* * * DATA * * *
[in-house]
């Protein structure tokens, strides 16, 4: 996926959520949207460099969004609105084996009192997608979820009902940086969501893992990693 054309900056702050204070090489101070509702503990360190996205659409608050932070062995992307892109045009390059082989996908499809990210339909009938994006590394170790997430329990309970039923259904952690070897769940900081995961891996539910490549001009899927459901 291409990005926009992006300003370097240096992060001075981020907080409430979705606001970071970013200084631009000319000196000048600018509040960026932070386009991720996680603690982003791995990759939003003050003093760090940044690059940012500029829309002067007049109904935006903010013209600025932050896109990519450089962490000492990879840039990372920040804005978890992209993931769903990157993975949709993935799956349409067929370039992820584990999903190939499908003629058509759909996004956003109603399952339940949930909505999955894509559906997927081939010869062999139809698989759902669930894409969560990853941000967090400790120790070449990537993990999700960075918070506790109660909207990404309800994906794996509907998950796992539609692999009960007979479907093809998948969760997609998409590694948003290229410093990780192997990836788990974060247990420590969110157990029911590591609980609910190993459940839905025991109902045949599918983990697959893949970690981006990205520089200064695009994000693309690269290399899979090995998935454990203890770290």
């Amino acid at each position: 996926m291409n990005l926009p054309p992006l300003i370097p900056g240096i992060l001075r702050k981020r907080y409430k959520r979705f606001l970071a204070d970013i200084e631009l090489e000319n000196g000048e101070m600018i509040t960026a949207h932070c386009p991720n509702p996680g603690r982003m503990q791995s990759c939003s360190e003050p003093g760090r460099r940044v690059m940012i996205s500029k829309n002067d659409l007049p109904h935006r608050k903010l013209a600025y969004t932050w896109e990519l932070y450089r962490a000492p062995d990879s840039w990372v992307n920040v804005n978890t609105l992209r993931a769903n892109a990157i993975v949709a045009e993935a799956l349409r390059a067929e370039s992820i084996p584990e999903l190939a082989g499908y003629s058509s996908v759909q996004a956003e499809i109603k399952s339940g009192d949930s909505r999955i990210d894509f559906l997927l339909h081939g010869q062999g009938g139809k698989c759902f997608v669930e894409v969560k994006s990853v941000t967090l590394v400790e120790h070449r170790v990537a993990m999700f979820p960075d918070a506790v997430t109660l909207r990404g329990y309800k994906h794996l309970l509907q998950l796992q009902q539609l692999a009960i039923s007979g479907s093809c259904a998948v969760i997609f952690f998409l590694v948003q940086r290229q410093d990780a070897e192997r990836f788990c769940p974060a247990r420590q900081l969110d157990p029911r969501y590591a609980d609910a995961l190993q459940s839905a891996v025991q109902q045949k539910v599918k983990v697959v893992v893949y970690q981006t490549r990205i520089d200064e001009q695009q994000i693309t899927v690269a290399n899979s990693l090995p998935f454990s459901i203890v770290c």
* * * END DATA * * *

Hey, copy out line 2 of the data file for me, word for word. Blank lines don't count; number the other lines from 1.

């Protein structure tokens, strides 16, 4: 996926959520949207460099969004609105084996009192997608979820009902940086969501893992990693 054309900056702050204070090489101070509702503990360190996205659409608050932070062995992307892109045009390059082989996908499809990210339909009938994006590394170790997430329990309970039923259904952690070897769940900081995961891996539910490549001009899927459901 291409990005926009992006300003370097240096992060001075981020907080409430979705606001970071970013200084631009000319000196000048600018509040960026932070386009991720996680603690982003791995990759939003003050003093760090940044690059940012500029829309002067007049109904935006903010013209600025932050896109990519450089962490000492990879840039990372920040804005978890992209993931769903990157993975949709993935799956349409067929370039992820584990999903190939499908003629058509759909996004956003109603399952339940949930909505999955894509559906997927081939010869062999139809698989759902669930894409969560990853941000967090400790120790070449990537993990999700960075918070506790109660909207990404309800994906794996509907998950796992539609692999009960007979479907093809998948969760997609998409590694948003290229410093990780192997990836788990974060247990420590969110157990029911590591609980609910190993459940839905025991109902045949599918983990697959893949970690981006990205520089200064695009994000693309690269290399899979090995998935454990203890770290």